Competition for attention in the information (overload) age
AbstractLimited consumer attention limits product market competition: prices are stochastically lower the more attention is paid. Ads compete to be the lowest price with other ads from the same sector and they compete for attention with ads from other sectors: equilibrium sector ad shares under free entry follow a CES form. When a sector gets more attractive, its advertising expands: others lose ad market share but may increase in absolute terms if sufficiently attractive. The "information hump" shows highest ad levels for intermediate attention levels when there is a decent enough chance of getting the message across and also of not being undercut by a cheaper offer. The Information Age takes off when the number of sectors grows, but total ad volume reaches an upper limit. Overall, advertising is excessive, though the allocation across sectors is optimal. Nonetheless, both large sectors and small ones can be blamed for misallocation of ads in using up scarce attention.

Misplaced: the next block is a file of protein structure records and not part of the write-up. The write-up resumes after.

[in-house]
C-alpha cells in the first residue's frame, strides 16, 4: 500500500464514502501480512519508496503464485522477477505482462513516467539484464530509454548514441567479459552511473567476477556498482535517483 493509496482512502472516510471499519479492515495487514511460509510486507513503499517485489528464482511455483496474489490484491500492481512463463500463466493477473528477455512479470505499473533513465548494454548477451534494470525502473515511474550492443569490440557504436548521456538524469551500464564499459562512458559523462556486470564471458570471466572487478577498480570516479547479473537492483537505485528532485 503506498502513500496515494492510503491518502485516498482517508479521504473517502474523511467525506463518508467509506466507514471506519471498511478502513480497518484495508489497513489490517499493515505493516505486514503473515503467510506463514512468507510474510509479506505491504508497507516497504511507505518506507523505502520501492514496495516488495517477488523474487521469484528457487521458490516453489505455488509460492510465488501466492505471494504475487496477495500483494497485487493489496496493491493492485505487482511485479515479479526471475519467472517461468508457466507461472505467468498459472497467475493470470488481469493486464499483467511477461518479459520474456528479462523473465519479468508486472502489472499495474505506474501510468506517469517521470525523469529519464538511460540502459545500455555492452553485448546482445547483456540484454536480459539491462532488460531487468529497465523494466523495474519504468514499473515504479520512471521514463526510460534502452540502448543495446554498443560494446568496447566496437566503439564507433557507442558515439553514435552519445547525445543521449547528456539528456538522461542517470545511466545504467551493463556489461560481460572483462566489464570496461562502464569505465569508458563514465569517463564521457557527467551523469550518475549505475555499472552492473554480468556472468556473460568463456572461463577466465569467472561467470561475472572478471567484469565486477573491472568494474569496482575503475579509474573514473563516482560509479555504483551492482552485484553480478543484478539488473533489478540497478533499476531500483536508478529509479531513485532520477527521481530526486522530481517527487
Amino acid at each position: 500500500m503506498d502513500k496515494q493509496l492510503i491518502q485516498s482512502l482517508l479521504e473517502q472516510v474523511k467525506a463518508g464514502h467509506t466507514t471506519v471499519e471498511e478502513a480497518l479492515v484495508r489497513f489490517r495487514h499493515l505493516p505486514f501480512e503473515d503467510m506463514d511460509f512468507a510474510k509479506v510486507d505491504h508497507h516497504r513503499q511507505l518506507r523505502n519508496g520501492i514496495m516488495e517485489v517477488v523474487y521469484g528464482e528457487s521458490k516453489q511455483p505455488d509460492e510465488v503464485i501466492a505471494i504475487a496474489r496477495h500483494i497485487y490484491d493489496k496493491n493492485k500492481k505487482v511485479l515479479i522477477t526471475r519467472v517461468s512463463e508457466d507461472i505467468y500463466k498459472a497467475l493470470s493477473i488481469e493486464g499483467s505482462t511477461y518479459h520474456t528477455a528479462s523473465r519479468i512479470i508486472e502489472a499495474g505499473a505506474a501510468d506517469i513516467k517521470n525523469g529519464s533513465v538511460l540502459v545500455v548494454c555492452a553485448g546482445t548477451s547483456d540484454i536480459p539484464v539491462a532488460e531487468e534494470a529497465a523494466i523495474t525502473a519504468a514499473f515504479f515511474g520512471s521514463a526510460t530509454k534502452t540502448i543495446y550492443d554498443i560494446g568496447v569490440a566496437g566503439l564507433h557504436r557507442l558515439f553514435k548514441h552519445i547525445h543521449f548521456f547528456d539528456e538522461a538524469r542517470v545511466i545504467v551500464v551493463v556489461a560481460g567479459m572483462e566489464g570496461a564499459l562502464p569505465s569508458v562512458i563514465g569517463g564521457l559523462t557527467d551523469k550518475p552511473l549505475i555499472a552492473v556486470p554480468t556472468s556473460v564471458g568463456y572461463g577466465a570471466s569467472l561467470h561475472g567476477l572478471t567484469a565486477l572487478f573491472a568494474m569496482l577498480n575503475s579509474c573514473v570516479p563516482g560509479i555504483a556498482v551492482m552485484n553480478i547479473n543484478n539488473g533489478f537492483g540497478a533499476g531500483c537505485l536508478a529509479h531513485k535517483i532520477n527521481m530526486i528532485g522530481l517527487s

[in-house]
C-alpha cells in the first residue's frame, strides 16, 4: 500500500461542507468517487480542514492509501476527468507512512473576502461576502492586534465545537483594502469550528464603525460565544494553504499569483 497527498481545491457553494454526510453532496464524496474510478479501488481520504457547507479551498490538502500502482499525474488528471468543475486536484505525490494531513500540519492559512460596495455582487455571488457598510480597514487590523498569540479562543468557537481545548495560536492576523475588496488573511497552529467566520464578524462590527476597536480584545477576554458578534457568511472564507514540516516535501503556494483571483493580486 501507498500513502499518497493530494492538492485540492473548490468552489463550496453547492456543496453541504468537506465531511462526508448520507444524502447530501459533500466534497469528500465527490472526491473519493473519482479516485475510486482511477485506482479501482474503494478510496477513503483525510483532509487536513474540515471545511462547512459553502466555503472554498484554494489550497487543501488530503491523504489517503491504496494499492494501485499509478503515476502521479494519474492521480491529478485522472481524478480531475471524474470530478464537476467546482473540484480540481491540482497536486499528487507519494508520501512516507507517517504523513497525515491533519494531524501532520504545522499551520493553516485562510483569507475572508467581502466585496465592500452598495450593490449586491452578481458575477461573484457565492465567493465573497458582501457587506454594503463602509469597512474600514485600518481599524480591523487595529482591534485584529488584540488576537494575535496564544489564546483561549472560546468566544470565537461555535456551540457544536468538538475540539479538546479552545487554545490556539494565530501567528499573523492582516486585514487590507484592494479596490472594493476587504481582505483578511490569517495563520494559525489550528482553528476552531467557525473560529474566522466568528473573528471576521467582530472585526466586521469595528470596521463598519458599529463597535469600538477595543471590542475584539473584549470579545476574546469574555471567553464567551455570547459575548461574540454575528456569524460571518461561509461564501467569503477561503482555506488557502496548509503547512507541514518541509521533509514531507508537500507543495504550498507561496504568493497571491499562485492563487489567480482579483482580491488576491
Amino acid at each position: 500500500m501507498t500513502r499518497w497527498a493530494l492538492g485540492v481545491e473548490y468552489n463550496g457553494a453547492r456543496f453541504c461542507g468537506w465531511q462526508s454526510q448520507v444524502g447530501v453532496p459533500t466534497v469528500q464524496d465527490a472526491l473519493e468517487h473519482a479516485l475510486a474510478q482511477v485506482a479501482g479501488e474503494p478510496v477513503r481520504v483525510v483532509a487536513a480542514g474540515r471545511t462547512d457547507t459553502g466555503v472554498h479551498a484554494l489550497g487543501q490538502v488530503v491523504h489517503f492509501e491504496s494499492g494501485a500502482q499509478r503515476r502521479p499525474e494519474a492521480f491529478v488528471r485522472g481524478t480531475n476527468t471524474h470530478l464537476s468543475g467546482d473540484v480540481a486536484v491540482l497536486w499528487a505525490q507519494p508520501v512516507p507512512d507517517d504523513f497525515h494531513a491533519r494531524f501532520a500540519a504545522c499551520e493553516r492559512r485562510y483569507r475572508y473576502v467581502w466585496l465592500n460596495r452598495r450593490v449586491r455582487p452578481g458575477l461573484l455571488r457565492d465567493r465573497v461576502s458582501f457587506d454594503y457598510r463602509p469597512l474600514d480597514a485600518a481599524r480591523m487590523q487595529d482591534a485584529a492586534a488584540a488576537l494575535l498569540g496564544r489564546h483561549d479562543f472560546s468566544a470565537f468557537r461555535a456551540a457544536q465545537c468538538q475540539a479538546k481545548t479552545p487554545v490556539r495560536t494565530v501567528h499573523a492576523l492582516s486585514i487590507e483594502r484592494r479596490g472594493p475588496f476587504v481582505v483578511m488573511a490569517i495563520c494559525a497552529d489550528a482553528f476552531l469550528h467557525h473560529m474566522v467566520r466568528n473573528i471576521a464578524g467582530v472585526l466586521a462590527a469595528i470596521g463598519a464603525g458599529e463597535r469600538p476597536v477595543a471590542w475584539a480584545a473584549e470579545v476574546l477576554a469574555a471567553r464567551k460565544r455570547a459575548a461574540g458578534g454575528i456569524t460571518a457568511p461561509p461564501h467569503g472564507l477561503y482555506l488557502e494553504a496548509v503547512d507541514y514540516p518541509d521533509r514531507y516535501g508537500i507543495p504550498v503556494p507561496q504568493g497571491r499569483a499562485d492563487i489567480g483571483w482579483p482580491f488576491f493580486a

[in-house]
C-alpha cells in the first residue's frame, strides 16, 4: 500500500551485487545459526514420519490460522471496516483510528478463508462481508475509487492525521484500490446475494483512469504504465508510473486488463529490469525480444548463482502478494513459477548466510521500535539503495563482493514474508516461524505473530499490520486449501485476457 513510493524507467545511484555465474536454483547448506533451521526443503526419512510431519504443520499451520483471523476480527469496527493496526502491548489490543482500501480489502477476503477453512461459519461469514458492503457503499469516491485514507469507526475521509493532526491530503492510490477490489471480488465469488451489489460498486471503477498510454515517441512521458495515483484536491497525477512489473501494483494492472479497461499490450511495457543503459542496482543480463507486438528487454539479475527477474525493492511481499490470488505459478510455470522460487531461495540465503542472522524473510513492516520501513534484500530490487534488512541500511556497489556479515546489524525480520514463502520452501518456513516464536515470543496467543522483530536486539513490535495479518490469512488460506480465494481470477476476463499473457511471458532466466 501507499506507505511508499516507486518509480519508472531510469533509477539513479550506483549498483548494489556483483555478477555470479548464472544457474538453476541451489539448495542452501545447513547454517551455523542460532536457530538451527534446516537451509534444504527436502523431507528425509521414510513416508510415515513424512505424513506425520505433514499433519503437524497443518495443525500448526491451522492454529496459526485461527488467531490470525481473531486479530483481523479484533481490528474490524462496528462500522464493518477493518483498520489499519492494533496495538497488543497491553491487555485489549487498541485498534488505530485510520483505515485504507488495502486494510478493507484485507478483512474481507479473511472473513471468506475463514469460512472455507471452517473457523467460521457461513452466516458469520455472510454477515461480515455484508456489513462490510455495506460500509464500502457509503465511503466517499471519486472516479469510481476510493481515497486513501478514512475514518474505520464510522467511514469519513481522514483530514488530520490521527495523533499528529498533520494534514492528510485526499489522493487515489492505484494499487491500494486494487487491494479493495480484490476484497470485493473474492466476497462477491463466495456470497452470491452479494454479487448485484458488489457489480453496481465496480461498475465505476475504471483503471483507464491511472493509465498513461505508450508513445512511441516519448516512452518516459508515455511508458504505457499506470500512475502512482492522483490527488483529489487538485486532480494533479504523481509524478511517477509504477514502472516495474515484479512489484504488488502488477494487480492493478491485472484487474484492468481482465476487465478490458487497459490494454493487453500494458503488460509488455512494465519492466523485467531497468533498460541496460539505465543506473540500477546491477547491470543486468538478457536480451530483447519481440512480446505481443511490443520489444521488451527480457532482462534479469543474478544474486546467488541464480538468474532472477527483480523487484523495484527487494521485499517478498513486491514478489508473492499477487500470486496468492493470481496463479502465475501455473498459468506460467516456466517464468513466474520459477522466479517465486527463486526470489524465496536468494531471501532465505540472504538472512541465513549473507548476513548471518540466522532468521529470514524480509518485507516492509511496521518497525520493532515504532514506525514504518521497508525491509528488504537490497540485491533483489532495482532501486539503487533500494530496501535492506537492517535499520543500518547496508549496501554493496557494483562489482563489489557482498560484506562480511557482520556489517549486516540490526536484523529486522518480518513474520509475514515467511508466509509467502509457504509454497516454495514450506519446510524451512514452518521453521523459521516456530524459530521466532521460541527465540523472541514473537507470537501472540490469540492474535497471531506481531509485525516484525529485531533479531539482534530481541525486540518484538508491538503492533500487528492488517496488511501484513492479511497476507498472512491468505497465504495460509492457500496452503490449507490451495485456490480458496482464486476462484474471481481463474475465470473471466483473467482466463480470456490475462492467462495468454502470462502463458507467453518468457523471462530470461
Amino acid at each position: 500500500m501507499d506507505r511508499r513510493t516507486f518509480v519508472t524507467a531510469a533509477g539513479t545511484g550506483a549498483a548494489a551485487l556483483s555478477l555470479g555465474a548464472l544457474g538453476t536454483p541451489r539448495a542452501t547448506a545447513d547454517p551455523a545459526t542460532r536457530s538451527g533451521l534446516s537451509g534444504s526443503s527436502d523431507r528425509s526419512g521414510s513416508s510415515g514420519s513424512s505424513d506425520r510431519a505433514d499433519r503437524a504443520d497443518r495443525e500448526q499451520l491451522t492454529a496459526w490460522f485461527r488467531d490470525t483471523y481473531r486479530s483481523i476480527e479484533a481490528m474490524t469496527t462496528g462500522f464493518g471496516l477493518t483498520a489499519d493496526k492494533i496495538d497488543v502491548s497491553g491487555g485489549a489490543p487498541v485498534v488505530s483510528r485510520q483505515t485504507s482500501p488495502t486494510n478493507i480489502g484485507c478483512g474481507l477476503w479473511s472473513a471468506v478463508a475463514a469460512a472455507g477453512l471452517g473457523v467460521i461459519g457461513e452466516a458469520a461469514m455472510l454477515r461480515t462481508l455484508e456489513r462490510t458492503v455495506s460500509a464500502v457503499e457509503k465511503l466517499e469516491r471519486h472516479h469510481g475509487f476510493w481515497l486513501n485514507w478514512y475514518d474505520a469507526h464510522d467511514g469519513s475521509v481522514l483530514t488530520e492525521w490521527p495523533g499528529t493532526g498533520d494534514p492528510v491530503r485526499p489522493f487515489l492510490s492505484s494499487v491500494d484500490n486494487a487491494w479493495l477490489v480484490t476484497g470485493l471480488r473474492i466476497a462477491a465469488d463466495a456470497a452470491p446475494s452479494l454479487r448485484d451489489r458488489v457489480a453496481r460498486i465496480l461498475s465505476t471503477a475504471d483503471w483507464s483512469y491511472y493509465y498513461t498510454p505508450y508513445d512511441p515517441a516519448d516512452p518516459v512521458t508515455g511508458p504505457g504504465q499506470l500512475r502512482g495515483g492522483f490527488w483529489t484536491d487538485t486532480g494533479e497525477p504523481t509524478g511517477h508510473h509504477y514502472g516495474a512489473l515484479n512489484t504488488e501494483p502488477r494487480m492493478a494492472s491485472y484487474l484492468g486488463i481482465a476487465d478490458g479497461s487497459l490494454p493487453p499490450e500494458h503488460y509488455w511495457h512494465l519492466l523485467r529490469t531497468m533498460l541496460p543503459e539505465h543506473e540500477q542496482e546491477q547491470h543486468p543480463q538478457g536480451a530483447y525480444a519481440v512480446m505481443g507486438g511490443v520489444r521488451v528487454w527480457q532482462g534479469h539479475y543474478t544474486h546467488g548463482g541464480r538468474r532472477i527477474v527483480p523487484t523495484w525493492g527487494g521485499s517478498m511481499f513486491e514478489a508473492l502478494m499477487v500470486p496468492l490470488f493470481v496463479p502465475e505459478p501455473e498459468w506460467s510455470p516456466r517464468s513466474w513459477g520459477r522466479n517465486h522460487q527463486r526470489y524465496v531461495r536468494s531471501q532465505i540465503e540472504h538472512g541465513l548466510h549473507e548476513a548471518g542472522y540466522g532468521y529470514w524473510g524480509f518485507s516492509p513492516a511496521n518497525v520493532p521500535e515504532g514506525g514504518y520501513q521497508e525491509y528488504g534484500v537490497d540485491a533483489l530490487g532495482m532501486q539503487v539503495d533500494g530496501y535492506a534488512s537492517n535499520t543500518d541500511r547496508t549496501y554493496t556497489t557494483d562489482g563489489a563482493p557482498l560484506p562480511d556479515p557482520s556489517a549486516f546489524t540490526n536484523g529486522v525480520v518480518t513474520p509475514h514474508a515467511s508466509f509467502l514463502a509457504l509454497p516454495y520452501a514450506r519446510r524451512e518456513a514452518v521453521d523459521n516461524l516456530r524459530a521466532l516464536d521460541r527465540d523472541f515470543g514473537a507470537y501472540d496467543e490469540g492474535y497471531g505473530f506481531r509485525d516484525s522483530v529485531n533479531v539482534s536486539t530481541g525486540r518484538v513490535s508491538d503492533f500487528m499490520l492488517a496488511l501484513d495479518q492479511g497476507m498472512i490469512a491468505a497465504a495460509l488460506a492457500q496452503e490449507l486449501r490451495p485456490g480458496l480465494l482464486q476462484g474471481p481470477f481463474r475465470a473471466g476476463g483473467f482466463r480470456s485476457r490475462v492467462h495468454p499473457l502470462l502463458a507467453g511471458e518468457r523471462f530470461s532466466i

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Bibliographic InfoPaper provided by C.E.P.R. Discussion Papers in its series CEPR Discussion Papers with number 7286.
Date of creation: Apr 2009
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Other versions of this item:
- Simon P. Anderson & André de Palma, 2012. "Competition for attention in the Information (overload) Age," RAND Journal of Economics, RAND Corporation, vol. 43(1), pages 1-25, 03.
- D11 - Microeconomics - - Household Behavior - - - Consumer Economics: Theory
- D60 - Microeconomics - - Welfare Economics - - - General
- I0 - Health, Education, and Welfare - - General
- L13 - Industrial Organization - - Market Structure, Firm Strategy, and Market Performance - - - Oligopoly and Other Imperfect Markets
This paper has been announced in the following NEP Reports:
- NEP-ALL-2009-05-02 (All new papers)
- NEP-COM-2009-05-02 (Industrial Competition)
- NEP-MIC-2009-05-02 (Microeconomics)
- NEP-MKT-2009-05-02 (Marketing)
- NEP-NEU-2009-05-02 (Neuroeconomics)
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